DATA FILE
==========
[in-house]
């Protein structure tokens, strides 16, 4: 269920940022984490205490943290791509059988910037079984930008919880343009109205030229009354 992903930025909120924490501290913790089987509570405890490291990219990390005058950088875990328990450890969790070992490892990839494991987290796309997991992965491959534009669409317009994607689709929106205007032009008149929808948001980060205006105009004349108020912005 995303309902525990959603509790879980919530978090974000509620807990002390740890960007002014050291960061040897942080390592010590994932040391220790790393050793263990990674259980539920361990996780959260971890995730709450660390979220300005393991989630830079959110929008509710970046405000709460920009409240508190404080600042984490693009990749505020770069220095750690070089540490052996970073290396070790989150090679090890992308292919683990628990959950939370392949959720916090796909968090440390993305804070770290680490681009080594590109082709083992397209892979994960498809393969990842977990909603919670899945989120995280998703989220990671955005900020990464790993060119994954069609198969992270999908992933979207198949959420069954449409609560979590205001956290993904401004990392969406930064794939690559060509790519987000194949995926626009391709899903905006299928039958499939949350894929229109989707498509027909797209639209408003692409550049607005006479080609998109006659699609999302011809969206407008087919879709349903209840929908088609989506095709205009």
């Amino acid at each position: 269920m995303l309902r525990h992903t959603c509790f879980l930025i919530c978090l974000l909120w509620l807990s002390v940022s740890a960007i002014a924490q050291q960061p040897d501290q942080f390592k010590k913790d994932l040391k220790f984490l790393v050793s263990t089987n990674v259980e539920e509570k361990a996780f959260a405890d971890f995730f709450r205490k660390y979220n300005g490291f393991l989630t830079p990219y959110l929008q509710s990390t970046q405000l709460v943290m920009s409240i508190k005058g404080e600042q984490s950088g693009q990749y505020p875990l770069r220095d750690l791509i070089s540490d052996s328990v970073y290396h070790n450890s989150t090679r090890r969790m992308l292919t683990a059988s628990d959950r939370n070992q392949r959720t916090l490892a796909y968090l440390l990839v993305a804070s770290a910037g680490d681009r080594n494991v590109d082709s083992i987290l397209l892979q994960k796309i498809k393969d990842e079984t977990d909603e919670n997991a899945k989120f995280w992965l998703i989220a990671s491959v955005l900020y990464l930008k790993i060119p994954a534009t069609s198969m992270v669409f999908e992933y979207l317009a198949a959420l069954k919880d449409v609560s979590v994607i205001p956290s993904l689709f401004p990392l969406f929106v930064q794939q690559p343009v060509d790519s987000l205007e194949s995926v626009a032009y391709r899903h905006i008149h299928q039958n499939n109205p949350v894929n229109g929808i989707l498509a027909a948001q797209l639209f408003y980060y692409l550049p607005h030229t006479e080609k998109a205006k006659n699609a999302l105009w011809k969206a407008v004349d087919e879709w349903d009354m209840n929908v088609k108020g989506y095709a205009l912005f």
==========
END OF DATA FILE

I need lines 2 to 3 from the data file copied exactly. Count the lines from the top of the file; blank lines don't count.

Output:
């Protein structure tokens, strides 16, 4: 269920940022984490205490943290791509059988910037079984930008919880343009109205030229009354 992903930025909120924490501290913790089987509570405890490291990219990390005058950088875990328990450890969790070992490892990839494991987290796309997991992965491959534009669409317009994607689709929106205007032009008149929808948001980060205006105009004349108020912005 995303309902525990959603509790879980919530978090974000509620807990002390740890960007002014050291960061040897942080390592010590994932040391220790790393050793263990990674259980539920361990996780959260971890995730709450660390979220300005393991989630830079959110929008509710970046405000709460920009409240508190404080600042984490693009990749505020770069220095750690070089540490052996970073290396070790989150090679090890992308292919683990628990959950939370392949959720916090796909968090440390993305804070770290680490681009080594590109082709083992397209892979994960498809393969990842977990909603919670899945989120995280998703989220990671955005900020990464790993060119994954069609198969992270999908992933979207198949959420069954449409609560979590205001956290993904401004990392969406930064794939690559060509790519987000194949995926626009391709899903905006299928039958499939949350894929229109989707498509027909797209639209408003692409550049607005006479080609998109006659699609999302011809969206407008087919879709349903209840929908088609989506095709205009």
């Amino acid at each position: 269920m995303l309902r525990h992903t959603c509790f879980l930025i919530c978090l974000l909120w509620l807990s002390v940022s740890a960007i002014a924490q050291q960061p040897d501290q942080f390592k010590k913790d994932l040391k220790f984490l790393v050793s263990t089987n990674v259980e539920e509570k361990a996780f959260a405890d971890f995730f709450r205490k660390y979220n300005g490291f393991l989630t830079p990219y959110l929008q509710s990390t970046q405000l709460v943290m920009s409240i508190k005058g404080e600042q984490s950088g693009q990749y505020p875990l770069r220095d750690l791509i070089s540490d052996s328990v970073y290396h070790n450890s989150t090679r090890r969790m992308l292919t683990a059988s628990d959950r939370n070992q392949r959720t916090l490892a796909y968090l440390l990839v993305a804070s770290a910037g680490d681009r080594n494991v590109d082709s083992i987290l397209l892979q994960k796309i498809k393969d990842e079984t977990d909603e919670n997991a899945k989120f995280w992965l998703i989220a990671s491959v955005l900020y990464l930008k790993i060119p994954a534009t069609s198969m992270v669409f999908e992933y979207l317009a198949a959420l069954k919880d449409v609560s979590v994607i205001p956290s993904l689709f401004p990392l969406f929106v930064q794939q690559p343009v060509d790519s987000l205007e194949s995926v626009a032009y391709r899903h905006i008149h299928q039958n499939n109205p949350v894929n229109g929808i989707l498509a027909a948001q797209l639209f408003y980060y692409l550049p607005h030229t006479e080609k998109a205006k006659n699609a999302l105009w011809k969206a407008v004349d087919e879709w349903d009354m209840n929908v088609k108020g989506y095709a205009l912005f």